When discussions about India emerge, much is spoken about
cricket, Bollywood and the amazing growth India is experiencing.
One rarely speaks with any urgency about the skill deficit that the
country is facing at the moment. Local industries and large
corporates have been voicing their concerns about this gap between
available talent and the knowledge pool for a long time now. A
country facing phenomenal growth needs a skilled labor force to
fuel this engine; without this fuel, India could fast lose its
Entrepreneurs will agree that, with the deteriorating quality of
skilled workers in companies, there is a huge demand and supply
mismatch of competent manpower which is hindering their
productivity. Many companies who have set up operations in India,
both SME's and even large multinationals face similar issues in
finding talented staff. Once they have finally found the skilled
talent, they face further challenges in retaining their gold dust.
Staff turnover for example averages 20% per annum and can reach
The country's case is a paradox of sorts. On one hand, India
has a workforce of around 525 million, being the world's second
most populous country. On the other hand, India has just 5,500
industrial training institutes and 1,745 polytechnics. Skills
imparted by vocational training institutions also do not always
match the requirements of industry. With 350,000 engineering
graduates per annum and half of the population just under the age
of 25, it is indeed a paradox. A recent publication by the Boston
Consulting Group on "What's Next for India" suggests
that demand for skilled labor will soon outstrip supply even at
entry level and that since training institutions are utilizing
technologies which are 30-40 years old, there is a clear threat
that graduates may not have the necessary skills for today's
Without doubt there is a need to develop human skills to foster
the envisaged growth in the various industrial sectors. If
achieved, not only will India's production rate increase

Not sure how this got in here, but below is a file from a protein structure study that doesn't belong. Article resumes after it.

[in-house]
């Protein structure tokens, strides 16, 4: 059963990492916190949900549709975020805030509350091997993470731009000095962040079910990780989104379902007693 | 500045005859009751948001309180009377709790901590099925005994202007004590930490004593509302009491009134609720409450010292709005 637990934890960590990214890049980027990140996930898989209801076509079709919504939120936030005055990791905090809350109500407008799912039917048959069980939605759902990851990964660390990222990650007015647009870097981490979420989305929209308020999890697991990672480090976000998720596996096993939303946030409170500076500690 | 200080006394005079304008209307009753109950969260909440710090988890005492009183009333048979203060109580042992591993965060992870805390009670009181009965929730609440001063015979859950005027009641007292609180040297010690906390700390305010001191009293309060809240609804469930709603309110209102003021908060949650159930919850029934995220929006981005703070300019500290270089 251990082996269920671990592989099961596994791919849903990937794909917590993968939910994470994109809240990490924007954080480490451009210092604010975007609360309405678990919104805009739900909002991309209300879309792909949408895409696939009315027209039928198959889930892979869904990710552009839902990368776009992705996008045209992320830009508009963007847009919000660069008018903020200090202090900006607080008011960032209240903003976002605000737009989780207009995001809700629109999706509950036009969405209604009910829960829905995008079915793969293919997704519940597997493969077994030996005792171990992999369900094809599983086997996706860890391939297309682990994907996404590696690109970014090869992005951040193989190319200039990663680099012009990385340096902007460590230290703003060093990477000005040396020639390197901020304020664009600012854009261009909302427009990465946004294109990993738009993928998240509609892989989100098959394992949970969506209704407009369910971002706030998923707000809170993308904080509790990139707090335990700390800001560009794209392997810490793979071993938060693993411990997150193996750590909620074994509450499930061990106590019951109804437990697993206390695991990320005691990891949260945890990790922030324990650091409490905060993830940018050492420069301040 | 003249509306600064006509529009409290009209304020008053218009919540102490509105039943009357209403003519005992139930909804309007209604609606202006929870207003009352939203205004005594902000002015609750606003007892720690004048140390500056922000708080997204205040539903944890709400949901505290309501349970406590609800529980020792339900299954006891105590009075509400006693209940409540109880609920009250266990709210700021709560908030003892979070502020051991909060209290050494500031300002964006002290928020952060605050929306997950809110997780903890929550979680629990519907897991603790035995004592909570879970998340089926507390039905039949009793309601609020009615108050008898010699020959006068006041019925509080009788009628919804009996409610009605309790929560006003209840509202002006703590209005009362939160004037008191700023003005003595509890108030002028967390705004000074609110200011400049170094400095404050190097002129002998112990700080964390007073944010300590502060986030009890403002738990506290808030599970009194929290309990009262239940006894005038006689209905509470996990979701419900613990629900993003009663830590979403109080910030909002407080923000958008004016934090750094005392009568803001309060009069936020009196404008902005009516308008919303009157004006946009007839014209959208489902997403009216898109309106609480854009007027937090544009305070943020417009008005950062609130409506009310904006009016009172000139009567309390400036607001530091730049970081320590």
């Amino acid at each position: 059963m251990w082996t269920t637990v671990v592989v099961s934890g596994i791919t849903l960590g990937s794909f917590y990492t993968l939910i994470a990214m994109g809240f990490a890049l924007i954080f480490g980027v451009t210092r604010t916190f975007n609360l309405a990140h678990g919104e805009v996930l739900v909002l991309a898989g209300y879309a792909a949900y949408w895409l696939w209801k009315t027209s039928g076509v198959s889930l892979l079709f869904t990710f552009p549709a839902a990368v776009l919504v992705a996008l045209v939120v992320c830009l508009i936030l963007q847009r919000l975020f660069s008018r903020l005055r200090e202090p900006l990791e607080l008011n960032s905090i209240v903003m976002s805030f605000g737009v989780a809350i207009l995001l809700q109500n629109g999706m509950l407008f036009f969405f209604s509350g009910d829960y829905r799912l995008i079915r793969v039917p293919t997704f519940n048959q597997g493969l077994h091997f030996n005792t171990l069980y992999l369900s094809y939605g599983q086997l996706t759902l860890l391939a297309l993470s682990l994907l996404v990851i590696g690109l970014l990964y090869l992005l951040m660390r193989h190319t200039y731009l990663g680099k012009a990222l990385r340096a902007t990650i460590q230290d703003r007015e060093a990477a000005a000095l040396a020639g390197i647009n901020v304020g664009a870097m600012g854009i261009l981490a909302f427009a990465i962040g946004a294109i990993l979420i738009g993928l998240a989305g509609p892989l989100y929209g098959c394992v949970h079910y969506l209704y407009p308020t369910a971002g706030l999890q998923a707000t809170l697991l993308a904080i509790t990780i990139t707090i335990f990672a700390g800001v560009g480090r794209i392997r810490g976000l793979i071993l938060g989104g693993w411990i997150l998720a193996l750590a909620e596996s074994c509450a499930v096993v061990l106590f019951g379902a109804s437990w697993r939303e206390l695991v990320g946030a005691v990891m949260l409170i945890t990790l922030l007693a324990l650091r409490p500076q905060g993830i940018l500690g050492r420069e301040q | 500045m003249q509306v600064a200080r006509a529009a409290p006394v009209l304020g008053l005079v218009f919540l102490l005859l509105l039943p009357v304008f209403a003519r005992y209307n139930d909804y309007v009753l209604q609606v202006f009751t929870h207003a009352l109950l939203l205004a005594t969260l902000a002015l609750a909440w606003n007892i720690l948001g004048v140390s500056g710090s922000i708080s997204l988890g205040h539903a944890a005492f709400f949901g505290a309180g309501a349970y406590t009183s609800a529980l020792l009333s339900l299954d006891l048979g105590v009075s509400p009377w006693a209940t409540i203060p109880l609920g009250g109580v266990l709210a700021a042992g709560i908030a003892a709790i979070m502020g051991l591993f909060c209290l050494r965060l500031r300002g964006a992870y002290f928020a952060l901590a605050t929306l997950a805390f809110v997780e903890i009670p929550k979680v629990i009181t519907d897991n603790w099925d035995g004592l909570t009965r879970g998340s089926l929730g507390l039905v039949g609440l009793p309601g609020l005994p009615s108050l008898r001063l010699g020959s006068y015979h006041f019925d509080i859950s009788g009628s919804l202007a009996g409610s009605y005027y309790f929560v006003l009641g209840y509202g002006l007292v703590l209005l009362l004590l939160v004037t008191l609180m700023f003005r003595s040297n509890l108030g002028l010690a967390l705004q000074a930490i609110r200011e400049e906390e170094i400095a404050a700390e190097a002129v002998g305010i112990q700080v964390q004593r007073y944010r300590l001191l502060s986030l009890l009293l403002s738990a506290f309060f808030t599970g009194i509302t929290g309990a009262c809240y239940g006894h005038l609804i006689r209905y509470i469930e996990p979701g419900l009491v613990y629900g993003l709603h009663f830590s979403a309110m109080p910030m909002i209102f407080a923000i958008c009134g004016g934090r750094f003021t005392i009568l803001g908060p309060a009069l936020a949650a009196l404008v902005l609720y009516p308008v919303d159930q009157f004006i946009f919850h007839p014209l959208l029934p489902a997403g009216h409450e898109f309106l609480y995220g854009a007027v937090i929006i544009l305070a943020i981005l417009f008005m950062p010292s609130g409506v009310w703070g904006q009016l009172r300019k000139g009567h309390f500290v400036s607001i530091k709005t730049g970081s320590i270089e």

manifold, we will also be able to attain a higher level of
prosperity. What therefore is emerging is the clear opportunity
this presents to entrepreneurs and training institutions outside
India who want a piece of the action. The opportunity exists to
provide high quality vocational training at entry level and senior
level management training at another. Many British and
International universities and International vocational training
institutions have already grasped this opportunity and have set up
shop in India.
Another growing trend India is witnessing, is a reverse
'brain gain'. After decades of losing talent, India is
finally benefitting from the return of its NRI's (Non-Resident
Indians). Highly skilled professionals of Indian origin are
retuning to India and adding value to India's numerous growth
sectors such as Life Sciences, Technology, Retail, Infrastructure,
Education etc. Multinationals looking to enter India or who are
already operating in India are paying premium salaries for senior
executives. It is no longer surprising to see a General Manager
package reaching levels of $400k per annum. In short, companies are
willing to pay a premium to attract the right talent.
Global companies are paying executive search organizations
thousands of dollars to find Indians residing in the UK, Europe, US
to meet their ever demanding requirements of talent who can work
across different cultures; talent that can understand the
complexities of matrix management. Due to the skill shortages and
talent issues in India, many companies are picking talented
NRI's from their workforce to lead their entry or operations in
India . These individuals who are sometimes "Indian" in
name only, find themselves thrown into challenging and interesting
positions in India. Scenes from "Mumbai calling" are not
far from reality, caricaturing challenges faced by NRI managers.
For many global companies particularly US companies, India and
China are key markets they are targeting.
Doing business in India is very rewarding but equally
challenging. Once in India, it is by no means easy to manage teams
and work in a very different work culture. Many senior managers
have lamented at their inability to understand the Indian work
force or their mindsets. "What do we do, when we meet
management teams? Everyone agrees with us, no-one challenges us,
and when we get back to base, nothing moves on the
projects...!" So, talented people, brush up your CV's and
pack your bags!
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On 31 December 2015 the President gave his assent to certain amendments to the Payment of Bonus Act, 1965. The amendments have increased the wage threshold for determining applicability of the Act from INR 10,000 to INR 21,000 per month.
The Payment of Bonus Act, 1965 provides for the payment of statutory bonus to eligible employees. The bonus payable is to be determined on the basis of profits or on the basis of production or productivity of the establishment.
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